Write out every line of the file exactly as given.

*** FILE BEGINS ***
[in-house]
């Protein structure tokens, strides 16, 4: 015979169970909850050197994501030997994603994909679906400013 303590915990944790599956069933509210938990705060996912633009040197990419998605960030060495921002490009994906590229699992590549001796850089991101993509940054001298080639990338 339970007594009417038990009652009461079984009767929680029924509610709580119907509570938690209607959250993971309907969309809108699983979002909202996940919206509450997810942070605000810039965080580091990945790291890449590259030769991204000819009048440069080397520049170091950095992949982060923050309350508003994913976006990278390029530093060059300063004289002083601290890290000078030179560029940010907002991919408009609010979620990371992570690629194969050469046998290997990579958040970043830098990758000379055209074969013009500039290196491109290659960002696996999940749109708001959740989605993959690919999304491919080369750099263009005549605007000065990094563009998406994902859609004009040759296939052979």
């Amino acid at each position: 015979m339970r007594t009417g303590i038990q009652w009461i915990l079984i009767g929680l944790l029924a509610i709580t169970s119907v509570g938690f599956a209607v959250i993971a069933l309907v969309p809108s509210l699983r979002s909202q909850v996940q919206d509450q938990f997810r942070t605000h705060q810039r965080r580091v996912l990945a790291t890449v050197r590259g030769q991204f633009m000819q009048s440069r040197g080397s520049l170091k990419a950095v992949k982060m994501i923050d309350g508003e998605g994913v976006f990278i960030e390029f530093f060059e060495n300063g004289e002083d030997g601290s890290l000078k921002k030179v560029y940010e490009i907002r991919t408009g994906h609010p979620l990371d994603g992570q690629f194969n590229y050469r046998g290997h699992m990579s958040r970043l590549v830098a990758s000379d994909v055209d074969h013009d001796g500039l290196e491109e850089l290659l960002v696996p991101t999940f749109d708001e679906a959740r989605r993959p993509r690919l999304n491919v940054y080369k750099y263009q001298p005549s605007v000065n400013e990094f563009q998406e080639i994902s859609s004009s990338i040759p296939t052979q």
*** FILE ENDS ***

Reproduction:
[in-house]
């Protein structure tokens, strides 16, 4: 015979169970909850050197994501030997994603994909679906400013 303590915990944790599956069933509210938990705060996912633009040197990419998605960030060495921002490009994906590229699992590549001796850089991101993509940054001298080639990338 339970007594009417038990009652009461079984009767929680029924509610709580119907509570938690209607959250993971309907969309809108699983979002909202996940919206509450997810942070605000810039965080580091990945790291890449590259030769991204000819009048440069080397520049170091950095992949982060923050309350508003994913976006990278390029530093060059300063004289002083601290890290000078030179560029940010907002991919408009609010979620990371992570690629194969050469046998290997990579958040970043830098990758000379055209074969013009500039290196491109290659960002696996999940749109708001959740989605993959690919999304491919080369750099263009005549605007000065990094563009998406994902859609004009040759296939052979």
């Amino acid at each position: 015979m339970r007594t009417g303590i038990q009652w009461i915990l079984i009767g929680l944790l029924a509610i709580t169970s119907v509570g938690f599956a209607v959250i993971a069933l309907v969309p809108s509210l699983r979002s909202q909850v996940q919206d509450q938990f997810r942070t605000h705060q810039r965080r580091v996912l990945a790291t890449v050197r590259g030769q991204f633009m000819q009048s440069r040197g080397s520049l170091k990419a950095v992949k982060m994501i923050d309350g508003e998605g994913v976006f990278i960030e390029f530093f060059e060495n300063g004289e002083d030997g601290s890290l000078k921002k030179v560029y940010e490009i907002r991919t408009g994906h609010p979620l990371d994603g992570q690629f194969n590229y050469r046998g290997h699992m990579s958040r970043l590549v830098a990758s000379d994909v055209d074969h013009d001796g500039l290196e491109e850089l290659l960002v696996p991101t999940f749109d708001e679906a959740r989605r993959p993509r690919l999304n491919v940054y080369k750099y263009q001298p005549s605007v000065n400013e990094f563009q998406e080639i994902s859609s004009s990338i040759p296939t052979q």